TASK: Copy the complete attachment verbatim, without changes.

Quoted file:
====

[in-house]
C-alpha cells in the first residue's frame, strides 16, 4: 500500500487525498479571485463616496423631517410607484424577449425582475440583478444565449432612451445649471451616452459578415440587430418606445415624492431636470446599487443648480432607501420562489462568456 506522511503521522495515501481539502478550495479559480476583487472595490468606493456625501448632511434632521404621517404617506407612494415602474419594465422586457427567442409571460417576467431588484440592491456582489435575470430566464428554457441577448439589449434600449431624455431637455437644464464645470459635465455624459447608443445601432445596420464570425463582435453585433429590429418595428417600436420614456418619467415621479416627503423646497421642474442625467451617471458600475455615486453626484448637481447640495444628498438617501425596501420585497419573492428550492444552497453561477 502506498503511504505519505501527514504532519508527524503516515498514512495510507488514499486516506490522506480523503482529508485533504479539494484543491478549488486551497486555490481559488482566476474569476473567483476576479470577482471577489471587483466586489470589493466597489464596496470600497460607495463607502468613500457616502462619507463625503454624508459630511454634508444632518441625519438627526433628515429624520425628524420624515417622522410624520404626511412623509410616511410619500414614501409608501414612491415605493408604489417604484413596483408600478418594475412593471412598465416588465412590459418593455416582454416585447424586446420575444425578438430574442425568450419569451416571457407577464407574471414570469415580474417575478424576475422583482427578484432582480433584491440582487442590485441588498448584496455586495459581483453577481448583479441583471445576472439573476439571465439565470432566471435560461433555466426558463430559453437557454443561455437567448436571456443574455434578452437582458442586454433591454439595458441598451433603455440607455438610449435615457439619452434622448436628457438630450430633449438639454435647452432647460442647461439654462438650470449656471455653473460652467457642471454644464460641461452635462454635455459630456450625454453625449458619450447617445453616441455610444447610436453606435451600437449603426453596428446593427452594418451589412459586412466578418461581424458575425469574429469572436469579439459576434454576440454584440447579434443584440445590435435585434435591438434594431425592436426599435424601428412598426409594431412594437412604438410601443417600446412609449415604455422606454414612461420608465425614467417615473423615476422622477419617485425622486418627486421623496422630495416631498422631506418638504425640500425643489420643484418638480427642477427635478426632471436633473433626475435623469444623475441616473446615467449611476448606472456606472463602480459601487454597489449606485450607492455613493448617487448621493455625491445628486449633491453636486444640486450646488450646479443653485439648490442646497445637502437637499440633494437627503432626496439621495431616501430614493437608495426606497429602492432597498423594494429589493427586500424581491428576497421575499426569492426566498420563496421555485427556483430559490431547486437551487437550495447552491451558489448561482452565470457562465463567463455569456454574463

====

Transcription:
[in-house]
C-alpha cells in the first residue's frame, strides 16, 4: 500500500487525498479571485463616496423631517410607484424577449425582475440583478444565449432612451445649471451616452459578415440587430418606445415624492431636470446599487443648480432607501420562489462568456 506522511503521522495515501481539502478550495479559480476583487472595490468606493456625501448632511434632521404621517404617506407612494415602474419594465422586457427567442409571460417576467431588484440592491456582489435575470430566464428554457441577448439589449434600449431624455431637455437644464464645470459635465455624459447608443445601432445596420464570425463582435453585433429590429418595428417600436420614456418619467415621479416627503423646497421642474442625467451617471458600475455615486453626484448637481447640495444628498438617501425596501420585497419573492428550492444552497453561477 502506498503511504505519505501527514504532519508527524503516515498514512495510507488514499486516506490522506480523503482529508485533504479539494484543491478549488486551497486555490481559488482566476474569476473567483476576479470577482471577489471587483466586489470589493466597489464596496470600497460607495463607502468613500457616502462619507463625503454624508459630511454634508444632518441625519438627526433628515429624520425628524420624515417622522410624520404626511412623509410616511410619500414614501409608501414612491415605493408604489417604484413596483408600478418594475412593471412598465416588465412590459418593455416582454416585447424586446420575444425578438430574442425568450419569451416571457407577464407574471414570469415580474417575478424576475422583482427578484432582480433584491440582487442590485441588498448584496455586495459581483453577481448583479441583471445576472439573476439571465439565470432566471435560461433555466426558463430559453437557454443561455437567448436571456443574455434578452437582458442586454433591454439595458441598451433603455440607455438610449435615457439619452434622448436628457438630450430633449438639454435647452432647460442647461439654462438650470449656471455653473460652467457642471454644464460641461452635462454635455459630456450625454453625449458619450447617445453616441455610444447610436453606435451600437449603426453596428446593427452594418451589412459586412466578418461581424458575425469574429469572436469579439459576434454576440454584440447579434443584440445590435435585434435591438434594431425592436426599435424601428412598426409594431412594437412604438410601443417600446412609449415604455422606454414612461420608465425614467417615473423615476422622477419617485425622486418627486421623496422630495416631498422631506418638504425640500425643489420643484418638480427642477427635478426632471436633473433626475435623469444623475441616473446615467449611476448606472456606472463602480459601487454597489449606485450607492455613493448617487448621493455625491445628486449633491453636486444640486450646488450646479443653485439648490442646497445637502437637499440633494437627503432626496439621495431616501430614493437608495426606497429602492432597498423594494429589493427586500424581491428576497421575499426569492426566498420563496421555485427556483430559490431547486437551487437550495447552491451558489448561482452565470457562465463567463455569456454574463